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RE: FOCUS: Properties section

From: Judith Slein <slein@wrc.xerox.com>
Date: Fri, 1 Aug 1997 14:29:39 PDT
Message-Id: <2.2.32.19970801212939.0122b824@pop-server.wrc.xerox.com>
To: w3c-dist-auth@w3.org
Jim requested comments on the property section of the WEBDAV draft, so let
me get that discussion going:

1. the use of URIs for property names (Section 2.2.2.3)

I support having a property name be a URI that refers to a resource
containing definitions of the syntax and semantics of the property.  This
could also be the place where a human-readable property name and description
are stored.  This will be a valuable way for authors to share the same
properties and property schemas.  If RDF develops as anticipated, it will
make available a standard way of defining properties, that servers could use
to enforce the syntax and semantics of property values.

There are, however, several of disadvantages of this approach that are worth
considering.  First, the lifetime of a property name should be very long,
much longer than the lifetime of the average Web site.  Second, we want to
encourage people to use the same properties, not encourage a proliferation
of properties, as the use of URIs as property names may do.  Third,
properties are often interdependent, so we want to encourage people to make
clear the relationships between properties.

I don't know what to do about the first of these, other than urging site
administrators to be responsible about keeping property definitions
available when servers are retired.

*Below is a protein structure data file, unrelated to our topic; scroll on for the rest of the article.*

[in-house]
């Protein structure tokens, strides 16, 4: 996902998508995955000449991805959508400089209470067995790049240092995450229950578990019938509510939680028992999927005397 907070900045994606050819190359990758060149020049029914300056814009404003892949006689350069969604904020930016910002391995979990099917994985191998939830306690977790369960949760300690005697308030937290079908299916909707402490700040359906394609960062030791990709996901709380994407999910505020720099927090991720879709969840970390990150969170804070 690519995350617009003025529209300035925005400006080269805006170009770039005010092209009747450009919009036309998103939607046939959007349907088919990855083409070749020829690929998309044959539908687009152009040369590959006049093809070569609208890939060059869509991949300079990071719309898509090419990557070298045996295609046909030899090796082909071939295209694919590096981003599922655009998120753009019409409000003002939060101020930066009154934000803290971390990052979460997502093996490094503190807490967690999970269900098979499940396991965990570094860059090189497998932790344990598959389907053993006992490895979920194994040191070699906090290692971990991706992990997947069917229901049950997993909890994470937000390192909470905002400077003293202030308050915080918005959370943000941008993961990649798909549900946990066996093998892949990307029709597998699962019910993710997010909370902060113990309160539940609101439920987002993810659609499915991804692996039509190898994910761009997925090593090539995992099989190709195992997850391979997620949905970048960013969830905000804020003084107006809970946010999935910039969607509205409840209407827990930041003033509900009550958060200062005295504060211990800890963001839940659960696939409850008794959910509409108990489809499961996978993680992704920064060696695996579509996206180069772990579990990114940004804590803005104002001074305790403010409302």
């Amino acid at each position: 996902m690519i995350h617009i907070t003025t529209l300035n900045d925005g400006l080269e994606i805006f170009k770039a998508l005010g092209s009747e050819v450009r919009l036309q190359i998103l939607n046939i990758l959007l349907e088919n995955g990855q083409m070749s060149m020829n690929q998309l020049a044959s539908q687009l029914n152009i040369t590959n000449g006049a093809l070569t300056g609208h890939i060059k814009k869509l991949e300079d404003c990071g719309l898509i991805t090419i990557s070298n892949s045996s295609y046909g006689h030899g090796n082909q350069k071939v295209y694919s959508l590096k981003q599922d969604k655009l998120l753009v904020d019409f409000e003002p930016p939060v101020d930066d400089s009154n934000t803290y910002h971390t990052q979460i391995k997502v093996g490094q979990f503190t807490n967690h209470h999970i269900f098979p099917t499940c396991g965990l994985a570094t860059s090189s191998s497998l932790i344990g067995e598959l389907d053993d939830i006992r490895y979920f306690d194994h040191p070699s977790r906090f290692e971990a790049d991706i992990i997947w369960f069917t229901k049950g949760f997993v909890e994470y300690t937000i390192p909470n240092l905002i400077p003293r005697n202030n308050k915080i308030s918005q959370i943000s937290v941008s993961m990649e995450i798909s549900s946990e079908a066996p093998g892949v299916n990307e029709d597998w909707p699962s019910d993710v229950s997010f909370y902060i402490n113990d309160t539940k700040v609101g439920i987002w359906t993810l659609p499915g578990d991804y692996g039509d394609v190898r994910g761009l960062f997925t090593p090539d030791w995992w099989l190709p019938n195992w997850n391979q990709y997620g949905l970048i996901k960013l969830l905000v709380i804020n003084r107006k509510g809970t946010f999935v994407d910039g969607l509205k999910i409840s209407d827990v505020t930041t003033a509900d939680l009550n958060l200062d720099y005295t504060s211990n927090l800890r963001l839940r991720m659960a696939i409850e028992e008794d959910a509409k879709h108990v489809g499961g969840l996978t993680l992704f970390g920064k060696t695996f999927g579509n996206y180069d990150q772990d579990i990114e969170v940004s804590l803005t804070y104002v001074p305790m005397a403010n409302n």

The second and third of these problems could be helped by naming property
schemas. I assume that if a property belongs to a schema like Dublin Core,
there could be a URI that references the definition of the schema, and URIs
pointing inside that schema definition to reference definitions of each of
the properties it contains, like

http://server1/dublin
http://server1/dublin/Subject
http://server1/dublin/Title
etc. 

2. the encoding of URIs to create names which can be used with GET and
DELETE (Section 2.4.4)

While HTTP just recognizes resources, we are introducing three new classes
of resources: properties, collections, and version history collections.  We
are introducing some new methods that operate on new classes of resources,
and restricting the way existing HTTP methods apply to them.

I think that we should provide a single consistent way of determining which
type of resource a URL refers to.  At the moment we use the ;DAV/ parameter
to indicate a property, and the IsCollection property to indicate a
collection.  Presumably there will be some way of determining whether a
resource is a version history collection.  Whatever mechanism we use should
also be extensible so that new kinds of resources can be distinguished in
the future.

From the outset, there has been strong resistance within WEBDAV to encoding
information in URLs that would have to be parsed out.  This was especially
true in the discussion of version ids.  How is what we are doing here any
different from putting a version id into a URL?

3. the flat namespace of property names (Section 2.2.2.3)

For ordinary properties, a flat name space is probably acceptable.  I don't
know of document management systems that allow properties to have
properties.  The examples I have been able to think of where you might want
properties of properties would probably be cases of "large chunk metadata",
where the property is a separate resource linked to the resource it
describes.  For example, you might have a resource that is a video, and a
property that is a review of the video, which itself has an author and a title.

However, there are two sorts of cases that make me think it would be a
serious mistake to enforce a flat property space:

It's particularly dubious because we are treating links as properties.  The
edges of a graph are just as important as the nodes, and just as likely to
need to hold properties.  The issue of the link between a version and the
version history needing to have properties has already come up.  So either
don't treat links as properties, or allow properties to have properties.

In addition, we already think we may need to provide access control on
properties.  One approach to implementing access control is through